I don't want to 'teach lessons' over Brexit: EU's Barnier
The EU's chief Brexit negotiator said Monday he did not want to "teach lessons" to the British people, apparently seeking to calm a row over the talks on Britain's departure from the bloc.
The BBC reported Michel Barnier saying at a conference in Italy on Saturday that the consequences of leaving the EU had not been explained to the British people and Brexit would be an "educational process" for them.
Barnier took to Twitter on Monday to clarify the remarks, which were widely reported in British media and provoked an angry response from some eurosceptic British MPs.
"I said: #Brexit = occasion to explain single market benefits in all countries, incl my own. We do not want to "educate" or "teach lessons"," Barnier tweeted.
The row underlines the tense nature of the talks over Britain's exit from the European Union, the third round of which ended last week with Barnier warning that no "decisive progress" had been made.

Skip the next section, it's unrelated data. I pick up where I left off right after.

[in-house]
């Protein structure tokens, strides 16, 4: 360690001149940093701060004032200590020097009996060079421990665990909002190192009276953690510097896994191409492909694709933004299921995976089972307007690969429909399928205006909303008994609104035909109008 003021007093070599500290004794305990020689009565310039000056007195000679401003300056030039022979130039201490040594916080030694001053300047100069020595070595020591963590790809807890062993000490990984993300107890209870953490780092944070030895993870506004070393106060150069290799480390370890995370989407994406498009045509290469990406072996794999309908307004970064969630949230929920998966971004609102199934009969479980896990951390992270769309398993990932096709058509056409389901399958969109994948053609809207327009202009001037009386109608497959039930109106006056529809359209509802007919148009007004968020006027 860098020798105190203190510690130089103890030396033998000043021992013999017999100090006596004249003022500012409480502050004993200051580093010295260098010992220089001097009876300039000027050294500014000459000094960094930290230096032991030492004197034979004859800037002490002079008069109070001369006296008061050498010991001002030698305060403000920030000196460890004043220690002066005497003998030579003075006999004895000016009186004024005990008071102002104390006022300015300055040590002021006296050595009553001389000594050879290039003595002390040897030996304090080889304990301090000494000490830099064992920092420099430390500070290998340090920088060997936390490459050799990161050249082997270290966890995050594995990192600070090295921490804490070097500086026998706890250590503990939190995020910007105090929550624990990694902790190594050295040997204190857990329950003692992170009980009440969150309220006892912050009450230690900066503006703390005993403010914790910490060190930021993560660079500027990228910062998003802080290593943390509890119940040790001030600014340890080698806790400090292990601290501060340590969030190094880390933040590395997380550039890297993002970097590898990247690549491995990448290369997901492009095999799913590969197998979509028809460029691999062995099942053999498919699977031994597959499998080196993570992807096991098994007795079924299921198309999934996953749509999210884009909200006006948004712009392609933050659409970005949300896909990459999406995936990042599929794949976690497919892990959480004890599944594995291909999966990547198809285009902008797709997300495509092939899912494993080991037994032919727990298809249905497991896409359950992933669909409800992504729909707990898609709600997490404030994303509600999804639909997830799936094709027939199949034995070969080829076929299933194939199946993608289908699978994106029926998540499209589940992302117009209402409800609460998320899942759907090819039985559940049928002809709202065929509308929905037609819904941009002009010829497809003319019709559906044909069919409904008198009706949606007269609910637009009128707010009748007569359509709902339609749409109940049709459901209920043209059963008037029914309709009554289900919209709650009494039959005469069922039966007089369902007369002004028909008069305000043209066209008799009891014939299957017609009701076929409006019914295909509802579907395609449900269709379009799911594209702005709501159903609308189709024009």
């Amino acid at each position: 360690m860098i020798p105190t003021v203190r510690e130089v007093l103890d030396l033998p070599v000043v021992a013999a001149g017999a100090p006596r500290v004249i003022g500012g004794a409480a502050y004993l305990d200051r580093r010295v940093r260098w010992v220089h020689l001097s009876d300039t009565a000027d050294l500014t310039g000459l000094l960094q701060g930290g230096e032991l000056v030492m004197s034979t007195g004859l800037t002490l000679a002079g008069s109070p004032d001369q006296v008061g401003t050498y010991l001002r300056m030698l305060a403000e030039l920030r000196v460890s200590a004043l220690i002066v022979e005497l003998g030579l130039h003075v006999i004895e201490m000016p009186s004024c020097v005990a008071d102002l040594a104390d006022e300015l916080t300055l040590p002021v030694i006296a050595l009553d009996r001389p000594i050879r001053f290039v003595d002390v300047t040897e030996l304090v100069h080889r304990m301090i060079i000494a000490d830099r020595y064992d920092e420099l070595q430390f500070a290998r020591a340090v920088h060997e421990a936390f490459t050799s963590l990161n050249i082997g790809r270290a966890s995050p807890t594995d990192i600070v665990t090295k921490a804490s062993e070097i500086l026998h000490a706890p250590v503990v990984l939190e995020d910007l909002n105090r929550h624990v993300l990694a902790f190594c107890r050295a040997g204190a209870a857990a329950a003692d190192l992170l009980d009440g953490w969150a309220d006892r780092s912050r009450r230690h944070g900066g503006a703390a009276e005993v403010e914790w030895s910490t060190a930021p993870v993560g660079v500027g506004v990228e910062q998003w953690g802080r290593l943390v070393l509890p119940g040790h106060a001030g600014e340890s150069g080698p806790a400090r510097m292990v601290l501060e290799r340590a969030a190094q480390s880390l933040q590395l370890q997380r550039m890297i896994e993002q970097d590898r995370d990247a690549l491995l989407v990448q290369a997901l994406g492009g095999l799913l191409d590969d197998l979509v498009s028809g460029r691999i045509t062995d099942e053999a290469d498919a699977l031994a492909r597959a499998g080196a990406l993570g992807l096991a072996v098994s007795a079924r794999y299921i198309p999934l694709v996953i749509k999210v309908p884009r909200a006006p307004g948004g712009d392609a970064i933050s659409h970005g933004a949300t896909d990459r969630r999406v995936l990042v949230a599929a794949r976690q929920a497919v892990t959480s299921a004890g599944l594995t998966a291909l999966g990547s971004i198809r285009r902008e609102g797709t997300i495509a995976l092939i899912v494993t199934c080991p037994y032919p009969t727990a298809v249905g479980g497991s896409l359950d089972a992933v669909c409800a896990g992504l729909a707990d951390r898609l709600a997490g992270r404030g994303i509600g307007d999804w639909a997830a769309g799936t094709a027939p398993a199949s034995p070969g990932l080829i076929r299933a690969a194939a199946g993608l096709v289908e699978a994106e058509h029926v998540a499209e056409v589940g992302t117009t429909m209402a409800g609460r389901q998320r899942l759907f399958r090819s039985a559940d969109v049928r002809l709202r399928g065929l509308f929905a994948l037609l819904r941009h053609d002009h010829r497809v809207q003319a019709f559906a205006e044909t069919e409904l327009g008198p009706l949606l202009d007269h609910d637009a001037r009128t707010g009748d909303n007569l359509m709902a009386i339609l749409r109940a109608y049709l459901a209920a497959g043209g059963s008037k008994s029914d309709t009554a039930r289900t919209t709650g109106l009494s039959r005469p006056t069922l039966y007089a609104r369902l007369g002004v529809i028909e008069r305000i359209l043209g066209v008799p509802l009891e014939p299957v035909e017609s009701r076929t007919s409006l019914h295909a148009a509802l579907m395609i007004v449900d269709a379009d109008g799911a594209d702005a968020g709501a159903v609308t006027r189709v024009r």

The BBC had quoted Barnier as saying on Saturday: "There are extremely serious consequences of leaving the single market and it hasn't been explained to the British people. We intend to teach people... what leaving the single market means."
EU officials refused to comment on Barnier's comments on Monday, saying he was not speaking at a public event, but they drew criticism from some in London.
John Redwood, a lawmaker from Prime Minister Theresa May's ruling Conservative Party, told the Guardian that Barnier's "disobliging language" showed the EU was still in denial about Britain's decision to quit the bloc.
"I think it's very sad that the EU does not appear to be listening to the British people since the Brexit vote," the paper quoted him as saying.
The two sides clashed last week over the divorce bill, which the bloc has put at 100 billion euros ($118 billion) -- a figure Britain rejects.
Barnier demanded last Monday that London start "negotiating seriously" as a March 2019 deadline looms, with talks stalling over what comes first -- the divorce settlement or Britain's future relationship with the bloc.
But Britain's Brexit minister David Davis hit back on Sunday, insisting that Britain would not be pressured into accepting unfavourable terms.
EU leaders will review the talks in October to see how far they have got and whether it is possible to then take up London's demand for negotiations on a free trade deal but there is growing speculation the issue will be put back to December.